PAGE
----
The Board declined to consider petitioner's new data because it "exceeded the proper scope of a reply." The Board explained that "A reply may only respond to arguments raised in the corresponding opposition or patent owner response. 37 C.F.R. § 42.23(b)." A proper reply could have included "any supporting evidence to confirm the veracity" of the original data, but should not raise new issues. "Examples of indications that a new issue has been raised in a reply include new evidence necessary to make out a prima facie case for the patentability or unpatentability of an original or proposed substitute claim, and new evidence that could have been presented in a prior filing." The Board noted that petitioner could have presented the new data with its original petition, and in none of its papers and at no time at the oral argument did petitioner contend or offer any evidence to show otherwise. Thus, submission of the new evidence was untimely and was excluded. The Board stated that this approach is "consistent with those of federal courts, which generally do not consider new evidence presented at the end of a briefing schedule when the other party no longer has an opportunity to respond.",
Likewise, in The Scotts Co. LLC v. Encap, LLC, the Board once again granted a motion to exclude for untimely submission of the evidence at issue. Here, petitioner moved to exclude a declaration submitted by patent owner in support of its reply to petitioner's opposition to patent owner's motion to amend. The Board granted the motion because the majority of the declaration was in support of patent owner's motion to amend, rather than in rebuttal to petitioner's opposition. For example, certain paragraphs related to written description and claim construction, which patent owner had the burden of proving in its motion to amend, and other paragraphs described the background of the technology or attempted to distinguish over prior art, which should have been submitted in its motion to amend.Accordingly, the Board found that submission of the declaration was untimely.
Finally, in Zodiac Pool Systems, Inc. v. Aqua Products, Inc., patent owner's motion to exclude portions of a declaration was granted with respect to paragraphs that relied on information that was not produced or for which English-language translations were not provided to the patent owner. Petitioner's expert's declaration referred to 12 external, foreign documents, only one of which was submitted to the Board with the declaration. Following a timely patent owner objection, petitioner additionally provided French versions of four of those documents to the patent owner. The Board found this to be insufficient and excluded certain paragraphs of petitioner's declaration that relied on the external documents for which English translations were not provided.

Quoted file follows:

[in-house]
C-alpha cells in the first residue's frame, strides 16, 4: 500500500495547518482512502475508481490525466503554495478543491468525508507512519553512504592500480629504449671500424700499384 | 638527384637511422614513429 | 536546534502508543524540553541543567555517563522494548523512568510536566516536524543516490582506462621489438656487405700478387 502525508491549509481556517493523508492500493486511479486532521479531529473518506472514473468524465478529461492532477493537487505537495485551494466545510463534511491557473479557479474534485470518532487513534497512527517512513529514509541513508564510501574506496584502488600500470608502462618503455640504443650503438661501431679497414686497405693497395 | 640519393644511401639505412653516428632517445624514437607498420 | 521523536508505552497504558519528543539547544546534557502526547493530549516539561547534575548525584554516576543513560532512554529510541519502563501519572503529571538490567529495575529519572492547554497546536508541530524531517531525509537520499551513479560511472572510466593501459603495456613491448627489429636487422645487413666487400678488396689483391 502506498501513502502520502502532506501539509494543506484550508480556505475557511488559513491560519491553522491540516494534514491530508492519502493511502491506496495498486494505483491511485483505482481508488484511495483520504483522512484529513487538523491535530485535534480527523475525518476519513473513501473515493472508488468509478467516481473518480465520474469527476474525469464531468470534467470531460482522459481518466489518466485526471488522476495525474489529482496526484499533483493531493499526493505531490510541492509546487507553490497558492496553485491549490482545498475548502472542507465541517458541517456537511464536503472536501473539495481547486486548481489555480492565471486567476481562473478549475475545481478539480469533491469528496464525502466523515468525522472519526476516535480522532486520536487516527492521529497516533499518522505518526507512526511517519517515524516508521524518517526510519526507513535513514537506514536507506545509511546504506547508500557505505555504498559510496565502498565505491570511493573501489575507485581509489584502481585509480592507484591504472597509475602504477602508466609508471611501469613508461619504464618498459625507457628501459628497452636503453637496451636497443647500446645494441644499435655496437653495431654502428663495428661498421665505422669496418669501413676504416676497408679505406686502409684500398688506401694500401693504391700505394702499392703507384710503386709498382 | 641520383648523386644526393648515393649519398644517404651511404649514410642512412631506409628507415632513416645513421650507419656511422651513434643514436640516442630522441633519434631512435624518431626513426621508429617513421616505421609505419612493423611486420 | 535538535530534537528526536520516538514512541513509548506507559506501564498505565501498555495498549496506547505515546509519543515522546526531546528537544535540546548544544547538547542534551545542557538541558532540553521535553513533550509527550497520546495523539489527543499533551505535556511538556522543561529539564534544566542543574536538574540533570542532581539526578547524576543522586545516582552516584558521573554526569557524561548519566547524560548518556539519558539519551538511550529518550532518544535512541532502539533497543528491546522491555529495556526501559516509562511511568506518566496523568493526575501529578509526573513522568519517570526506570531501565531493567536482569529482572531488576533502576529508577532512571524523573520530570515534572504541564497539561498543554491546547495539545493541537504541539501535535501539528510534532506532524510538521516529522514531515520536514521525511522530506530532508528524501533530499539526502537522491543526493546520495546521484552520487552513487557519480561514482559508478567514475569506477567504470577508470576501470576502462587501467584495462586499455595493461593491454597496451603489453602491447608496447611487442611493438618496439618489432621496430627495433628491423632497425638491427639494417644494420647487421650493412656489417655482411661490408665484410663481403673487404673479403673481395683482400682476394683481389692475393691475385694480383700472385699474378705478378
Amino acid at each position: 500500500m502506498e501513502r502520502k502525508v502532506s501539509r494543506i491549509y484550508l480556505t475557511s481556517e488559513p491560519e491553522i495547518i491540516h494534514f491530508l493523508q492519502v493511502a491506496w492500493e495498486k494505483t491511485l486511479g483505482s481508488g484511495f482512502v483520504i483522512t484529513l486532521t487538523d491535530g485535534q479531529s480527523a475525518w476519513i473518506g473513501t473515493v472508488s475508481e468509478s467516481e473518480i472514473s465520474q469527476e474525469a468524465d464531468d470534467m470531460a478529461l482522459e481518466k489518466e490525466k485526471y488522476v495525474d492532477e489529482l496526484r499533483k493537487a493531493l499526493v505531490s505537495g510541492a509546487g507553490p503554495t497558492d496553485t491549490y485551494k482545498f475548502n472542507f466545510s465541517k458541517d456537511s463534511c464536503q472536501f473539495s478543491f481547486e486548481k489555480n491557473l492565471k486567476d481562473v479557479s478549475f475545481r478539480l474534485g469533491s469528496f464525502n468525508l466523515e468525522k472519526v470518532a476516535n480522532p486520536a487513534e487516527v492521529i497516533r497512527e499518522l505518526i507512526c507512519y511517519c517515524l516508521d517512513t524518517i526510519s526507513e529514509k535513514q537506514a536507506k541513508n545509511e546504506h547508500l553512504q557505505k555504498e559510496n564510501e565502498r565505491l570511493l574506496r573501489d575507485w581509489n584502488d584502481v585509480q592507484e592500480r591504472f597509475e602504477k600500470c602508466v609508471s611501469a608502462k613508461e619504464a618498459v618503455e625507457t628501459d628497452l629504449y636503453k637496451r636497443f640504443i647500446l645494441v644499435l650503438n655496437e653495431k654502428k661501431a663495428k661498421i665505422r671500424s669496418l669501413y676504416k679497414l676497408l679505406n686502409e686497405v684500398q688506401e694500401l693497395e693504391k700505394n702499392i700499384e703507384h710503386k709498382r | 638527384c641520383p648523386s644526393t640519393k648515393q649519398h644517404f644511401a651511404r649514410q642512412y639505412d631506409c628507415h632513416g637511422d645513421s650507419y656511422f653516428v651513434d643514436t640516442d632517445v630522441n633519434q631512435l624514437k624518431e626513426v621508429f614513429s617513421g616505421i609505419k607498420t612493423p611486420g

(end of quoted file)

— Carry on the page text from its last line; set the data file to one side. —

Denied or Otherwise Dismissed Motions
Admissibility of evidence in Board trials is generally governed by the Federal Rules of Evidence. As shown above, motions to exclude based on egregious conduct, such as late submission of evidence or refusal to submit supporting evidence, can result in certain pieces of evidence being wholly excluded by the Board. Substantially more often, the Board will deny motions to exclude. The Board will, of course, deny motions to exclude where the movant has not made a sufficient case for exclusion. Further, the Board may deny motions to exclude even where the moving party's motion has merit. In cases where defects in submitted evidence are minor, the Board has often opted to take less drastic measures, by according certain challenged evidence lesser weight instead of refusing to consider the evidence at all.